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Judgments

M. Sundaram, Sole Proprietor vs THAYAR' Food Products and others  [MADRAS HIGH COURT, 15 Sep 2014]

M. Janagarajan vs Superintendent of Police, Tiruppur  [MADRAS HIGH COURT, 11 Sep 2014]
Service - Indian Penal Code, 1860, s. 304(b) - Tamil Nadu Police Subordinate Services (Discipline and Appeal) Rules, 1955, r. 3(b) - Tamil Nadu Police Standing Orders, rr. 59(4), 59(1) - Dismissal from service - Violation of Principles of natural justice - Petitioner (Head Constable) was charged for offence u/s. 304(b) of IPC for having driven his wife to commit suicide by demanding dowry - Departmental proceedings and on the basis of conviction in criminal case, petitioner was issued with a show cause notice by respondent by invoking u/r. 59(1) of Standing Orders, u/r. 3(c)(i)(1) of Rules and order of dismissal was passed - Hence, instant petition - Petitioner contended dismissal from service on the basis of conviction could not be sustained as it amounts to double jeopardy and conviction order was passed without following the principles of natural justice and was against the Rules -Whether principles of double jeopardy could be applied in the instant case -

Held, r. 59(4) of the Standing Orders stipulates that where an order of dismissal or removal or compulsory retirement is called for as a result of the conviction, such order should be passed immediately on conviction by the first Trial Court and not be postponed till the convicted government servant has exhausted all his rights of appeal to higher Courts. Thus, the respondent is justified in dismissing the petitioner from service after conviction and that order was passed by issuing show cause notice calling for explanation and having regard to the facts of the case, there is no need to conduct enquiry as the factum of conviction is admitted. Earlier charge was u/r. 3(b) of the Rules and the gravaman of the charge was that, by his involvement in the criminal case, he brought disrepute to the police force. The evidence let in and the finding that he ill-treated his wife and drove her to commit suicide was only incidental and the petitioner was charged for having involved in the criminal case that brought disrepute to the police force. The second show cause notice was based on r. 59 of the Standing Orders, which is on a different footing, namely, the conviction in a criminal case. Though he might have been convicted on the same set of facts, the cause of action for both the proceedings are different and the proceedings were initiated on the basis of different rules. It cannot be stated that the subsequent order of dismissal amounts to double jeopardy. Petition dismissed.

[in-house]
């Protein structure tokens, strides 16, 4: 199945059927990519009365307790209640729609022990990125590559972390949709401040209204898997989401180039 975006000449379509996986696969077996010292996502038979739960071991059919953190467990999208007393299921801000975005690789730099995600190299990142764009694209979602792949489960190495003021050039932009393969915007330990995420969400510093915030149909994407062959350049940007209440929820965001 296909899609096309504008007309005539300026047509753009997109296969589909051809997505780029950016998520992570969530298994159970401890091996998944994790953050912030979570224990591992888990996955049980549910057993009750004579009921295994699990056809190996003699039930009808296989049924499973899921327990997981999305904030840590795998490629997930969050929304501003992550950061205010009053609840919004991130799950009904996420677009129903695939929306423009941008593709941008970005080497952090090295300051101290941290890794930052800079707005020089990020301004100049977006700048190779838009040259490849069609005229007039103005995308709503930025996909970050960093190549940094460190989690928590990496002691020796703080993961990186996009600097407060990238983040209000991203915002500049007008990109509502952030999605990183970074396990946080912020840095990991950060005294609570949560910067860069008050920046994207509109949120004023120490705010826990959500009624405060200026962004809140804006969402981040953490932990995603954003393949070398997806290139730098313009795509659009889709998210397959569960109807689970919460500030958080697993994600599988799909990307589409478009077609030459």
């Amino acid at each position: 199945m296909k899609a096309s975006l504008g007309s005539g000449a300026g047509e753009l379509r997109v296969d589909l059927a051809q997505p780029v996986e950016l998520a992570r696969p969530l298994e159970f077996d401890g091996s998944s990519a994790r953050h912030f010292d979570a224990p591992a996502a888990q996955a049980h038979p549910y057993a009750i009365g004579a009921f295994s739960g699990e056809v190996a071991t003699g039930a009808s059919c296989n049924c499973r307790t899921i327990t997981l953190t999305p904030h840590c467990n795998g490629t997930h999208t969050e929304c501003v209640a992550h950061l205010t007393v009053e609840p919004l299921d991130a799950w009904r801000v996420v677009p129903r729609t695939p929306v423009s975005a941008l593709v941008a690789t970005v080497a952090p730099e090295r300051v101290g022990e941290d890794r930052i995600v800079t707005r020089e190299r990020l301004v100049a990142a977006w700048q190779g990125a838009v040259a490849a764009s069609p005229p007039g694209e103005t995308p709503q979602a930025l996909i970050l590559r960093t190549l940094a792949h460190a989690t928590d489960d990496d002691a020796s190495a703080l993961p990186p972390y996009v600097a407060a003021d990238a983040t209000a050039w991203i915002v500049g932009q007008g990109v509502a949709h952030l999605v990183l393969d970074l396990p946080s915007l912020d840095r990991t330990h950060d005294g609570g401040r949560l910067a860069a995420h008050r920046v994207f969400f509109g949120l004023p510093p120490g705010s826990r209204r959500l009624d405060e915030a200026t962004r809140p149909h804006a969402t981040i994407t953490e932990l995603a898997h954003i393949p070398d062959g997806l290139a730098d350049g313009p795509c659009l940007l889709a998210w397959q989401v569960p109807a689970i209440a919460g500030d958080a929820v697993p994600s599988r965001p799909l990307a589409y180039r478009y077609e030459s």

Ratio - Where an order of dismissal or removal or compulsory retirement is called for as a result of the conviction, such order should be passed immediately on conviction by the first trial Court and not be postponed till the convicted government servant has exhausted all his rights of appeal to higher Courts.


T. Francis vs District Collector, Tirunelveli District and others  [MADRAS HIGH COURT, 09 Sep 2014]

Kal Cables Private Limited Represented by its Managing Director Vittal Sampathkumaran, Chennai vs Secretary, Ministry of Information and Broadcasting, New Delhi and another  [MADRAS HIGH COURT, 05 Sep 2014]